5 Tips for Easy Puppy House Training

The sooner you potty train your puppy, the better. You want to establish good habits early on. And, a dog that has never used the bathroom in the house will never consider the house as a place *to* go to the bathroom. I have always found that the puppies we bought from real working farms (NOT puppy farms) were the easiest to house train. They only wanted to potty in grass or hay as they had only been in the barn or outside. Often they wouldn’t even go to the bathroom in a parking lot; we would have to find green areas on the way home so they could go to the bathroom.

Here are some home training tips that will help you, as long as you follow them consistently:

1. Closely supervise your puppy while he is potty training. Keep an eye on your puppy while he’s on the loose around your house! Look at it like you’re looking after a very young child who could get into trouble if you don’t keep an eye on him. A puppy is the same as a small child in this regard. Keep your puppy in a crate to keep him out of trouble when you can’t watch him carefully.

If you see your pup starting to sniff, take him outside (or to the selected potty area) right away. If you want the bathroom area to be outside, try to make the area outside from the start; and if for some reason you can’t do the outside area from the start, at least do the area near the door. That way, when you’re ready to move into the house, you can take your puppy outside whenever you see him start sniffing near the door. *When you can’t supervise your untrained dog, keep him in a crate*. Make sure you have the right size box too. Your pup should be able to stand up and turn around, but no larger. If you’re bringing your pup to buy the crate, the store staff should be able to help you select the correct size. Some people have tied their dog’s leash around their waist while potty training, but you still have to *pay attention*. (I once told my daughter that the problem with potty training her pup was that she wasn’t paying enough attention. One day she called me to say I must be right: her pup had two accidents that day, both of them! on his foot!)

2. If you find your puppy pottying in the wrong place, interrupt him by saying “NO!” in a high pitched voice – then immediately take him to the appropriate place to finish. (If you don’t catch it, you’re not watching it closely enough.) It might help to put the paper towel you clean up the mess with where you want it to go in the bathroom, so it gets the smell there. Be sure to *thoroughly* clean and deodorize the area where he has relieved himself in the house. Use special products made for this purpose, or you will go there again. In fact, watch him *very closely* and/or take him to his bathroom when he starts sniffing those areas.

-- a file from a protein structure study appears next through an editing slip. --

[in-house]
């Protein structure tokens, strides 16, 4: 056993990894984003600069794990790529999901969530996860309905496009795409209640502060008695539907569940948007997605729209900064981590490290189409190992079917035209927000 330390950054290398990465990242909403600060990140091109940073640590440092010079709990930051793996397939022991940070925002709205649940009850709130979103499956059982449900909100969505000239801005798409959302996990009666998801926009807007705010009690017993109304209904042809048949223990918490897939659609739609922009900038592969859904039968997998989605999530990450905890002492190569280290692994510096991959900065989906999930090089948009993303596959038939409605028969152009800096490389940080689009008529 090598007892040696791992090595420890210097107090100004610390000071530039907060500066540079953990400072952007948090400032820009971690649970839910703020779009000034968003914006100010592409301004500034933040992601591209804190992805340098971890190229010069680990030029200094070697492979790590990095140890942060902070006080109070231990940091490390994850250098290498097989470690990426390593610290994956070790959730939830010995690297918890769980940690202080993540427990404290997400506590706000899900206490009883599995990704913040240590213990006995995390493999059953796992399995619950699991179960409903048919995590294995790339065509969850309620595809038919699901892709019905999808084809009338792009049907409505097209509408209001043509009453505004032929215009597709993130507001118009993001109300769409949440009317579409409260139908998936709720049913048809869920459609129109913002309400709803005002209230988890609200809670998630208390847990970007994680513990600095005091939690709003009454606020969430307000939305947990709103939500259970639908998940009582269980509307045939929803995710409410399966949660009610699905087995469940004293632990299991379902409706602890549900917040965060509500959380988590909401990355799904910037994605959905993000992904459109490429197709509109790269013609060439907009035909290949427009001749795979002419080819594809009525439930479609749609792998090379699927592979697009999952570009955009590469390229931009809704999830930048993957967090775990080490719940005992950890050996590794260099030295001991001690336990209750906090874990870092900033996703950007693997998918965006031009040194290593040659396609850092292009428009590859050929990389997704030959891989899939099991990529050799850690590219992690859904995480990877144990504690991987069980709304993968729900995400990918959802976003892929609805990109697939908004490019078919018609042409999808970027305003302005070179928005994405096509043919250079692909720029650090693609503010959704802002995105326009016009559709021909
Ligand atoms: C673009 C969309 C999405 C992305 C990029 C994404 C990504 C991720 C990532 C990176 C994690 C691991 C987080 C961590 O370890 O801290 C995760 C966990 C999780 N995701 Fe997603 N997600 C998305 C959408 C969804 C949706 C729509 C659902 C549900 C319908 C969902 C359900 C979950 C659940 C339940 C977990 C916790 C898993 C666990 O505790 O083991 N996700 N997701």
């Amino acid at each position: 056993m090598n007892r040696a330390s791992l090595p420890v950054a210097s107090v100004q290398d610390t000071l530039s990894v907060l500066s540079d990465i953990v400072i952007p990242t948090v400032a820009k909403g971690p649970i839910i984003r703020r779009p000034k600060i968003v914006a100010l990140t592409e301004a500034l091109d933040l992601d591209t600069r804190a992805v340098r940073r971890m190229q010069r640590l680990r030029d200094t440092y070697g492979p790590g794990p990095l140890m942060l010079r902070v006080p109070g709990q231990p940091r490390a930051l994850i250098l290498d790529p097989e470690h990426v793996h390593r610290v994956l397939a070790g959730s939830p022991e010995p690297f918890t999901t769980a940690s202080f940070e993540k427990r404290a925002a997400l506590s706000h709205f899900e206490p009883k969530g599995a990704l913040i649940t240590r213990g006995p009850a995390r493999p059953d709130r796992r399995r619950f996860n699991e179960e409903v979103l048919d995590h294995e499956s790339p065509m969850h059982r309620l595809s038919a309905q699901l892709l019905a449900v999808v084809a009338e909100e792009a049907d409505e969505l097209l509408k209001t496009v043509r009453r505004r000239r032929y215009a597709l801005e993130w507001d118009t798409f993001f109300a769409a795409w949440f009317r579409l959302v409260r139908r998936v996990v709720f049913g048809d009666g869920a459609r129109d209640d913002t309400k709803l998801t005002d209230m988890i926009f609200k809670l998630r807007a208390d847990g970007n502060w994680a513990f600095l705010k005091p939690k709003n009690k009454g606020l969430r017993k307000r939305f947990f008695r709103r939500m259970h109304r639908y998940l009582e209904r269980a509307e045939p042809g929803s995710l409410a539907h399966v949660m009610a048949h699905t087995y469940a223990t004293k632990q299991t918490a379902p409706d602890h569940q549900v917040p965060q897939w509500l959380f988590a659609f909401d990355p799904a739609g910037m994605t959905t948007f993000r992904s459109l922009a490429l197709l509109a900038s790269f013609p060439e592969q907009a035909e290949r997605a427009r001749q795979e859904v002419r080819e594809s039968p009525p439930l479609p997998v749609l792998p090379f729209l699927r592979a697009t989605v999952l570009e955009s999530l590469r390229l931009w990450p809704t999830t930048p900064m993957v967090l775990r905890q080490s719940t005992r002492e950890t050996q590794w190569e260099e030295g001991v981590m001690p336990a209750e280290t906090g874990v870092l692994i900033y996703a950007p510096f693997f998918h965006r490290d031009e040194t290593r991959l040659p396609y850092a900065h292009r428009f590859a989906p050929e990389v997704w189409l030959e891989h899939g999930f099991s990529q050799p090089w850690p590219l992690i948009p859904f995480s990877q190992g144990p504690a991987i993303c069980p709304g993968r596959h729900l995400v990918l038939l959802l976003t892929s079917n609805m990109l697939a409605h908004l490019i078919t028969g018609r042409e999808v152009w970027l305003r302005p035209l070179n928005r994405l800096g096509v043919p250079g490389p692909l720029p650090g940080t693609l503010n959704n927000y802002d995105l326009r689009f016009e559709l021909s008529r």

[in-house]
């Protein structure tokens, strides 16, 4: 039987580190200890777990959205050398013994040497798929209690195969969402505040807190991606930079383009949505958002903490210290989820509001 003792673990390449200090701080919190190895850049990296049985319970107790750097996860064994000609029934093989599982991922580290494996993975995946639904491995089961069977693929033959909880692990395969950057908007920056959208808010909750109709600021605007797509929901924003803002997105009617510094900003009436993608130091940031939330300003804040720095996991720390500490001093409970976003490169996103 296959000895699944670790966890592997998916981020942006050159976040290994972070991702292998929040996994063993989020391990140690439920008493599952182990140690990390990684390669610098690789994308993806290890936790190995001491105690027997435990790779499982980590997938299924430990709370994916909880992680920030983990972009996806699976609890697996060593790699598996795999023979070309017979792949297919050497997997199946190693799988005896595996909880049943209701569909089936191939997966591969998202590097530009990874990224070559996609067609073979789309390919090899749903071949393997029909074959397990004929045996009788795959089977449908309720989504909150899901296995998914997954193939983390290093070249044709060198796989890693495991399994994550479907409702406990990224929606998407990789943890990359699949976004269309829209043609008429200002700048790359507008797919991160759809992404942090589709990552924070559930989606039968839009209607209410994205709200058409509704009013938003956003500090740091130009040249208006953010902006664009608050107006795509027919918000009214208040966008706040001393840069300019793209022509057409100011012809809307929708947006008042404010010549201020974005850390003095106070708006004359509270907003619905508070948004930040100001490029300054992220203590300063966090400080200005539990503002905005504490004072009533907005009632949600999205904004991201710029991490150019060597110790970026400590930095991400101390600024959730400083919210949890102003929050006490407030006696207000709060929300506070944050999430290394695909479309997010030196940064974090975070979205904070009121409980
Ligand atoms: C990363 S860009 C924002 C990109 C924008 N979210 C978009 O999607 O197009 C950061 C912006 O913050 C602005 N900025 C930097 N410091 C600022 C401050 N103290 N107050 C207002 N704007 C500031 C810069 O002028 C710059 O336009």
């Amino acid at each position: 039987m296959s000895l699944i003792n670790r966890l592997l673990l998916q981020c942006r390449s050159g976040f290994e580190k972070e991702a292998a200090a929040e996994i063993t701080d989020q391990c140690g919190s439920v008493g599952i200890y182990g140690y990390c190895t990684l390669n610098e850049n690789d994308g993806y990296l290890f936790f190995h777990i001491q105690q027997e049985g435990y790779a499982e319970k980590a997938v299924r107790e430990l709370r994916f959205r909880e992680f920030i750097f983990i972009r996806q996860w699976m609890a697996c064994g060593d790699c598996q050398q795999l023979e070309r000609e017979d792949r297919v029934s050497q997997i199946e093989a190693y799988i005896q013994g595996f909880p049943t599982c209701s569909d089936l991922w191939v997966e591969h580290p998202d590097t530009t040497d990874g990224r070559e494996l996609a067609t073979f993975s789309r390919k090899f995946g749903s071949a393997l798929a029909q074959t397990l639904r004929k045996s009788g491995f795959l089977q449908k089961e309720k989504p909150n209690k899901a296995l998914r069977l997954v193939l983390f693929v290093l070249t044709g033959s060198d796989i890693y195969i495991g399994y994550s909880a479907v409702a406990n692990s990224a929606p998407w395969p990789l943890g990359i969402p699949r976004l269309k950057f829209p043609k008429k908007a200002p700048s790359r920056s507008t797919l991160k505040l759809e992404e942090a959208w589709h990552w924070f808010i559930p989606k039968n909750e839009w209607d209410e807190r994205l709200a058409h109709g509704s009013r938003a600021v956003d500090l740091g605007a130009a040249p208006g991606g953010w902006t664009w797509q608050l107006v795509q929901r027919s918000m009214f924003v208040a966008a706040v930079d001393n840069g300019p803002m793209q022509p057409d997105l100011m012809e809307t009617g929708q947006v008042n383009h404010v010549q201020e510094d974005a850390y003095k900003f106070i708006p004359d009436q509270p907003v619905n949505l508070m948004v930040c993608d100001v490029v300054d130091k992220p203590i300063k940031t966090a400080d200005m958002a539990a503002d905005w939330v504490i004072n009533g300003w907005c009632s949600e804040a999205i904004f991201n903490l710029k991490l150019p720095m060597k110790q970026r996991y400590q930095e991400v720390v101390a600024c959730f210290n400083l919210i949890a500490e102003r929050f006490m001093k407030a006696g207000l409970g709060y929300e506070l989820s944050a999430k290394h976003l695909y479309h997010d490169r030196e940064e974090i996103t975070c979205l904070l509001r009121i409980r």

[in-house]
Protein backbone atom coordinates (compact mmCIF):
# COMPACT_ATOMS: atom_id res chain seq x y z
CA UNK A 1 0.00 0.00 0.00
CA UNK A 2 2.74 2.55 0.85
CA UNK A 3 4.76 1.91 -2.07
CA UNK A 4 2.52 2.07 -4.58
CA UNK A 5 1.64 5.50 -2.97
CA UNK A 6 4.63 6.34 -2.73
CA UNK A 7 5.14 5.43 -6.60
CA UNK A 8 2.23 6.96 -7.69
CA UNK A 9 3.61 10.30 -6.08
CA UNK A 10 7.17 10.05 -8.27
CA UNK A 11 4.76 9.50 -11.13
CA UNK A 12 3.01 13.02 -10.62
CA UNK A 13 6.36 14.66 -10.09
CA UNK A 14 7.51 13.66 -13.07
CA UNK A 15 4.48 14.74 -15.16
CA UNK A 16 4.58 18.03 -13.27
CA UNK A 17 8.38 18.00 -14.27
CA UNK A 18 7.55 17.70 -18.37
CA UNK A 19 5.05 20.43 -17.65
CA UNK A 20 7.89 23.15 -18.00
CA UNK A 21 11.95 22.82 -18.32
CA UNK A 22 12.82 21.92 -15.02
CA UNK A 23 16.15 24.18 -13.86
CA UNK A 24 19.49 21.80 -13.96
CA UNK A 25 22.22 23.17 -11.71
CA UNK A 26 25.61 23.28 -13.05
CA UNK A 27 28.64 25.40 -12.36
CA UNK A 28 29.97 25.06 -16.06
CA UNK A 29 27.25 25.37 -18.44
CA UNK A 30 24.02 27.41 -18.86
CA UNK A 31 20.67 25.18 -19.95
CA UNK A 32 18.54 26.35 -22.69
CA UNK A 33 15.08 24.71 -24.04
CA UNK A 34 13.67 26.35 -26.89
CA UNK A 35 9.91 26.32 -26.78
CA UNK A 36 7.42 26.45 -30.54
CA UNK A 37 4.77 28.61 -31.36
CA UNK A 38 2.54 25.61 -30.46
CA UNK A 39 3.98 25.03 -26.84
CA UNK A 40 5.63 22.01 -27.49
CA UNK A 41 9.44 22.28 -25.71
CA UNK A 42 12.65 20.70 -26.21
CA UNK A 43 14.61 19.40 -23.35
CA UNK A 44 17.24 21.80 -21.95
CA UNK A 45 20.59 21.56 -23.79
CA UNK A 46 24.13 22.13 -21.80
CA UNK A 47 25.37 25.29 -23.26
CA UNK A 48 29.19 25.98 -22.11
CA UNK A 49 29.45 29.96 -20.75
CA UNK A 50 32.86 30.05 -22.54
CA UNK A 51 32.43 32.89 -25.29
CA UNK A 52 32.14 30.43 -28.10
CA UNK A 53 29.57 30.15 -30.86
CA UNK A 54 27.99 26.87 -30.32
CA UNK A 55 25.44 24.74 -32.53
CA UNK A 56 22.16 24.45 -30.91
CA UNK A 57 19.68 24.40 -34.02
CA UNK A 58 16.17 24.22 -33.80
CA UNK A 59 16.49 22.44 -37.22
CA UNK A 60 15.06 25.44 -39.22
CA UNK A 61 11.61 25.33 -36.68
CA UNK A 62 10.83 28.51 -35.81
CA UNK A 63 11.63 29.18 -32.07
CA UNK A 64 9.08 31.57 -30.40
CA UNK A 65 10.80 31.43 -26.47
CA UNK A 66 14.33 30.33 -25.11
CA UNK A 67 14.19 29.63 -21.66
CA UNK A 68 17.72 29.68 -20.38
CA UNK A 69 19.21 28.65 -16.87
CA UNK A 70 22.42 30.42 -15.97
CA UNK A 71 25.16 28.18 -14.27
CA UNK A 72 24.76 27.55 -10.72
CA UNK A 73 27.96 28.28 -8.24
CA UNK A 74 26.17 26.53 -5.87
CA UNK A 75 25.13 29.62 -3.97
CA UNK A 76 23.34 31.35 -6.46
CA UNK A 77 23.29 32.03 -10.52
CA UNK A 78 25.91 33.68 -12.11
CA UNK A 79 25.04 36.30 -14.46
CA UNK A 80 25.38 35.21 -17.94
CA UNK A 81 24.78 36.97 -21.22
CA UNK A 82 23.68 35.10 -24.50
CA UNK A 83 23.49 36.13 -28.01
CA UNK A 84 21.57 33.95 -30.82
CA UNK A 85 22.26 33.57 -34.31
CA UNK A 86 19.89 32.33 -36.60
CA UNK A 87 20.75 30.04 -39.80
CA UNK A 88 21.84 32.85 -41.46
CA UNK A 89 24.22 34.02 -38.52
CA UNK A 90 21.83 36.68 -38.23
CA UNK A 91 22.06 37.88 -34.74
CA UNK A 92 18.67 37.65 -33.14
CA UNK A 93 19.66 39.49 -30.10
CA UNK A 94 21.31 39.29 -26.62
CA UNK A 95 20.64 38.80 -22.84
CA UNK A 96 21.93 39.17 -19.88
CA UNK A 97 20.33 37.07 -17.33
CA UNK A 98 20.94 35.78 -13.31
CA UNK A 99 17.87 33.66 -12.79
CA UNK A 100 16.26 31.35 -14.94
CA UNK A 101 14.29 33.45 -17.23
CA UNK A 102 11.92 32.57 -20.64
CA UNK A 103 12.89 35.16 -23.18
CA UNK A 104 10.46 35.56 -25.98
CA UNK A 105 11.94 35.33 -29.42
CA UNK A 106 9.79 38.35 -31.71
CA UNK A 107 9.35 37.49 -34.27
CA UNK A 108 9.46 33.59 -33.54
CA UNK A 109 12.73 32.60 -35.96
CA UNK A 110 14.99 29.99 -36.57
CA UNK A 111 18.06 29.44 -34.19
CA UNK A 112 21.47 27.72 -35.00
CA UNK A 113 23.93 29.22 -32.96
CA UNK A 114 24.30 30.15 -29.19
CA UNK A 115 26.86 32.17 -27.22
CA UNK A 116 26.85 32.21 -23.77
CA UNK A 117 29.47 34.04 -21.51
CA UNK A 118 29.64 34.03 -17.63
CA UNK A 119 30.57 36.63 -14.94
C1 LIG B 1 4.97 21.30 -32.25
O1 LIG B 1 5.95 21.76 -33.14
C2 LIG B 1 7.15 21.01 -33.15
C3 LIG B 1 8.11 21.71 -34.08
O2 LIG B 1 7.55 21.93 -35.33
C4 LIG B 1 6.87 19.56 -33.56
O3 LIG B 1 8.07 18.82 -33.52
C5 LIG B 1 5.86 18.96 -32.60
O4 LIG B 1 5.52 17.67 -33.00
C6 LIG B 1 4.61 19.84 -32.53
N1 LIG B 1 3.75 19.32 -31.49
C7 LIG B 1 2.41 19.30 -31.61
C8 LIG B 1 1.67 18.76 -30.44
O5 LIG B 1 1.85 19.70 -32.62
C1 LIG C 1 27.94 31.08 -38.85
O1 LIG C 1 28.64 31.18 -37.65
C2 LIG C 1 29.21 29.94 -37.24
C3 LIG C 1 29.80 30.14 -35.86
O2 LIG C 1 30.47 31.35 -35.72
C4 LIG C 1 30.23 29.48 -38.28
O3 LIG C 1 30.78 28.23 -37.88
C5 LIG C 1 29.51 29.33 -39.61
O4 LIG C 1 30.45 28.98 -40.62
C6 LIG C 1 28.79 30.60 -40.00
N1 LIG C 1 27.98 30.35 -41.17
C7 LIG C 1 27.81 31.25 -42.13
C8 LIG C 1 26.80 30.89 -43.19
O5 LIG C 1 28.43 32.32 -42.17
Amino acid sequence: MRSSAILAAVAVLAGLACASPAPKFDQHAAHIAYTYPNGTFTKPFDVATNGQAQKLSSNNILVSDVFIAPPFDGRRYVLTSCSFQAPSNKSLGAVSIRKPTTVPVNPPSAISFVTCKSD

3. Choose a place to go to the bathroom that is free of distractions. No play of any kind is allowed until the puppy has gone to the bathroom. DO NOT turn potty time into play time until after he goes potty. When he goes to the bathroom, give him a treat and then PLAY with him. Reward him abundantly and immediately!

4. Set a schedule. Maintaining a routine will help establish good habits. Control when your puppy eats and drinks. Feed your puppy 3 times a day when you first bring him home (or as recommended by his breeder). You can decrease this to once or twice a day as he gets older. Make sure you always have fresh water to drink. Take your puppy to his potty area about once an hour, and always take him to his potty area within 10 minutes after he eats or drinks, wakes up, and after exercising or playing. Allow absolutely no games or distractions until you have ‘done your job’. Once he’s potty trained, you can start taking him outside about once an hour for a very young puppy, and extend the time between ‘potty breaks’ as your puppy gets older and picks up good house training habits . But be sure to *watch your pup carefully* whenever he’s not confined or in an ‘OK to potty’ area.

5. Reward your puppy as soon as he goes to the bathroom in the appropriate place. Give him some very tasty special treat. Tell him: “Yes! Good boy!” And play with him! Make the moment he goes to the bathroom the moment the good and fun things begin. Dogs love a good thing and will usually do whatever it takes to get it So all you really need to do is make sure your dog knows what you expect of him, what it takes to get the ‘good stuff’.

This is a lot of work at first until habits are formed. But, in reality, it is the most effective, and sometimes the only, way to do it. Be sure to take your pup outside as much as possible to increase his opportunity to relieve himself outdoors. If he doesn’t come out, DO NOT take your eyes off him when you bring him in. The most important thing: praise him generously, reward him and play with him when he goes out. With the use of patience, persistence, consistency, and generous reward, you will both be successful! For more information, free tips and advice on dog training, as well as free information on dog care, puppy care, canine health and nutrition, and free canine cooking recipes, visit: [http://www.e-dog-training.com].

Brain Training 4 Dogs

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